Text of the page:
I try my best to gulp down a giant cup of a barium milkshake without gagging. It’s Monday and I’m still dealing with the awful side effects of Thursday’s chemo session. I can hardly manage to get down regular food, let alone this giant cup of citrus flavoured chalk. I say something light and meaningless to my husband who is doing his best to navigate in and out of Toronto traffic. I’m on my way to Princess Margaret Hospital where I am to have my third CT scan since September. I’m trying desperately to overcome the awful feeling of dread I have in the pit of my stomach. Ian swears loudly and slams on the breaks narrowly missing a cab who has aggressively moved over into our lane.
I start to think about how naive I was preparing for my first CT scan. “This is just precautionary. It’s very unlikely that we will find anything” my Oncologist reinsured me. “98% of the time when the cancer has not spread to the lymph nodes it doesn’t become metastatic”. I felt completely healthy and wasn’t the least bit concerned, when for the first time, I changed into a hospital gown in the medical imaging department of Toronto Western. Cancer was going to be my big wake-up call. I was going to loose my hair, go through six hard months of chemo and radiation, adjust my life goals and become a better well rounded person because of it.
I strip down to my underwear in a tiny worn-out grey change room. I can hear the chatter of the other patients who are also waiting to be scanned. The outfit I change into leaves me feeling oddly vulnerable. The combination of two stiff blue hospital gowns, one opening to the back and one opening to the front, minimally conceal how naked and defenceless you are.
A short nurse in her mid thirties calls my name. “Did you drink all your milkshake?” she asks all smiles. I nod. She guides me to the imaging room and places a small cup of ‘milkshake’ in my hand and tells me to drink up. I awkwardly pull myself up onto the CT scanner attempting to keep as much of my modesty intact as possible. She gives me a well practice speech about drinking lots and allergic reactions, while she inserts an I.V. into my forearm. “This is going to make you feel like your urinating… Don’t worry your not.” I nod. She leaves the room.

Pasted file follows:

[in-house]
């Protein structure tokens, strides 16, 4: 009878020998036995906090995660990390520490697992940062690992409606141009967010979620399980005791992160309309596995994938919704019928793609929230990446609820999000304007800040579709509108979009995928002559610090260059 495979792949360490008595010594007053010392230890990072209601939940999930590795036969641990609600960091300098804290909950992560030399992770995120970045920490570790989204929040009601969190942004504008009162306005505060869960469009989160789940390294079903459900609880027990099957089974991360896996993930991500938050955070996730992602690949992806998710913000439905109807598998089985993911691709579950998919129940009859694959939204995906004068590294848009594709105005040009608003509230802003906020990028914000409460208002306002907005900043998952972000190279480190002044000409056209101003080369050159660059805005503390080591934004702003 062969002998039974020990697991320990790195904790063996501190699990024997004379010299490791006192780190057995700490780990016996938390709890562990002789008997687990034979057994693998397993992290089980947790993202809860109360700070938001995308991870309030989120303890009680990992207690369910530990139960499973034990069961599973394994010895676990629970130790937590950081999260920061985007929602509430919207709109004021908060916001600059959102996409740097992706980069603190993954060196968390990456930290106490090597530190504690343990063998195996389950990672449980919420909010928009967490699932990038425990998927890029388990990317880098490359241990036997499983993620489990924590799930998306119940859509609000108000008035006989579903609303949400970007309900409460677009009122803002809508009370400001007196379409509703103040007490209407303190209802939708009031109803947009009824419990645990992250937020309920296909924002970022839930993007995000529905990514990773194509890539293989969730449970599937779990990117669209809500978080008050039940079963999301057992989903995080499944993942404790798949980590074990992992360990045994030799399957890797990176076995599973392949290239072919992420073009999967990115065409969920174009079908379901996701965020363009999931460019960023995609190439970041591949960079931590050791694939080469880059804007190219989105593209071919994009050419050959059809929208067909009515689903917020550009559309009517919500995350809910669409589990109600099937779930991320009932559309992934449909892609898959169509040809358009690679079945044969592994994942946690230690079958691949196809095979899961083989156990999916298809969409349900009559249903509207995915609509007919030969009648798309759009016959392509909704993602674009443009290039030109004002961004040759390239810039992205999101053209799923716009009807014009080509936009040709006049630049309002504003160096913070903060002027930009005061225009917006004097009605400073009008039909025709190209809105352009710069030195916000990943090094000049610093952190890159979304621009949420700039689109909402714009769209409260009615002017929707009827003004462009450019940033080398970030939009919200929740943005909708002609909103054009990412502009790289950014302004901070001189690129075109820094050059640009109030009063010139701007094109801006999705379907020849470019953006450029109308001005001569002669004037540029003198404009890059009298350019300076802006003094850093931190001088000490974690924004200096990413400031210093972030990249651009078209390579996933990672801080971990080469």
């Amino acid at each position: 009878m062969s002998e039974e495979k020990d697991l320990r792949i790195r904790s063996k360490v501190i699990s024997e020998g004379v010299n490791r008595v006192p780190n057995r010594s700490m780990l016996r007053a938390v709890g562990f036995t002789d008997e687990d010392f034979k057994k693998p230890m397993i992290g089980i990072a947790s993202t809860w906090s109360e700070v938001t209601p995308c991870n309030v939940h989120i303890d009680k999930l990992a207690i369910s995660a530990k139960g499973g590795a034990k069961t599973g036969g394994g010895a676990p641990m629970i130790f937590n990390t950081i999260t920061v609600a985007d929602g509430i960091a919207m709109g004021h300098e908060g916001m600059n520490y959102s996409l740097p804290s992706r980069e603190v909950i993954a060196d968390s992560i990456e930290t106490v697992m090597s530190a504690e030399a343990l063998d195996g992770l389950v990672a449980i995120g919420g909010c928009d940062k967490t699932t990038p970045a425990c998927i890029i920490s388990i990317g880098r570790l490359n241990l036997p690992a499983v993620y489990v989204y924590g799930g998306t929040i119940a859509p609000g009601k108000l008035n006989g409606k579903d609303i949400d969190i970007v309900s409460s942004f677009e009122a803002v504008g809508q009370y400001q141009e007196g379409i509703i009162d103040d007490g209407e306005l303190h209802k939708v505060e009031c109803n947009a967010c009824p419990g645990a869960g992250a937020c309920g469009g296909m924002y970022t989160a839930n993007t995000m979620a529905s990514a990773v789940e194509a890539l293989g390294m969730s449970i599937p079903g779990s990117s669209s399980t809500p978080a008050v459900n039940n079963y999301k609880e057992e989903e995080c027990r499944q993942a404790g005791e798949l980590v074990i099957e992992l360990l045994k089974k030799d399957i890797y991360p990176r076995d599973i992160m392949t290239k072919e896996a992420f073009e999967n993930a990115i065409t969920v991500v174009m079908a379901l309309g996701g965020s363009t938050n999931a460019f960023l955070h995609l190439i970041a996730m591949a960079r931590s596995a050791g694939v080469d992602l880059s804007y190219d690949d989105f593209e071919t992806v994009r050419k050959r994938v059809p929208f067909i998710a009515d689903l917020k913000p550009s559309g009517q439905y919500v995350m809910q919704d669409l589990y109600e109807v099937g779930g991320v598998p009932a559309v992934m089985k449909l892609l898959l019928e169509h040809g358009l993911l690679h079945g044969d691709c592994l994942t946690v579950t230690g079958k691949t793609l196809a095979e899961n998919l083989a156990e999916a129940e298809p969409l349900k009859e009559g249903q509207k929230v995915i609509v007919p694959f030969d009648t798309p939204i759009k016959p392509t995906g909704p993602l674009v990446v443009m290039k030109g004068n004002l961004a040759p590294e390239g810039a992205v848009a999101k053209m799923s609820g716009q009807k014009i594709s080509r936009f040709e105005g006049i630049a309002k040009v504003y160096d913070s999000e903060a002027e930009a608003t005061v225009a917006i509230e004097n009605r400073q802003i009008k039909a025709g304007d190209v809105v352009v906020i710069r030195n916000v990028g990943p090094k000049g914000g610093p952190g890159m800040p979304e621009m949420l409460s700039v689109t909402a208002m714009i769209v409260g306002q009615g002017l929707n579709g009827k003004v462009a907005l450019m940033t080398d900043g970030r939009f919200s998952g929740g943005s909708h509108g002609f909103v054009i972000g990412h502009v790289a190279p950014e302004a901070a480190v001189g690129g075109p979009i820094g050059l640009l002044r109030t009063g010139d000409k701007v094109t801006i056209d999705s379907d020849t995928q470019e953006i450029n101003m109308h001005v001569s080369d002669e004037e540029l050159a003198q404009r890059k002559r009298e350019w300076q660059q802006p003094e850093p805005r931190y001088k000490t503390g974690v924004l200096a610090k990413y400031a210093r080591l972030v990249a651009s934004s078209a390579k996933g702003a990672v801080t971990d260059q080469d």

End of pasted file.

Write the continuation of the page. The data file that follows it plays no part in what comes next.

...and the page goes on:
“The chemo has worked, there is less cancer,” I repeat to myself as machine starts to make whirling sounds. I know deep down that this wont change my results but still I repeating it over and over again squeezing my fists together. It has to be working, because I don’t think I can handle the alternative. An overly cheerful female voice chimes out from the machine dictating my breathing patterns.
The phone rings. It’s Tuesday morning, one day after my CT scan and I’m on the couch still resting off chemo side effects. The caller ID shows that the number is blocked. Ian answers and puts the phone on speaker. “Hello, is Anna there?” my oncologist croons in his smooth British accent. I sit up straight, he never calls.
“Yes” I faintly reply…………………
I contemplated ending my post here, but my husband informed me that a cliff hanger is not appropriate in these types of blogs. As you who know me well will know, holding back from doing something inappropriate is very hard for me. I think of it as my greatest strength and my greatest weakness.
“Hi, Anna it’s Dr. A. First off, don’t worry everything is fine.” He brightly declares. “Actually the scan results are good news,” I take a deep breath and try to listen further. My mind is struggling to grasp the term ‘good news’.
“There has been significant improvement in both your liver and lungs. I can go over the exact wording of the report with you later. The reason I’m calling is there is an irregularity at the end of your portacath. It could be nothing, or it could be a clot. The problem is, the area in question is too deep to tell for sure what it is. Its not bad news, its more of an inconvenience, but I’d like you to come in today if you can.” I take a giant breath in and try to absorb what he said. Finally the chemo has worked.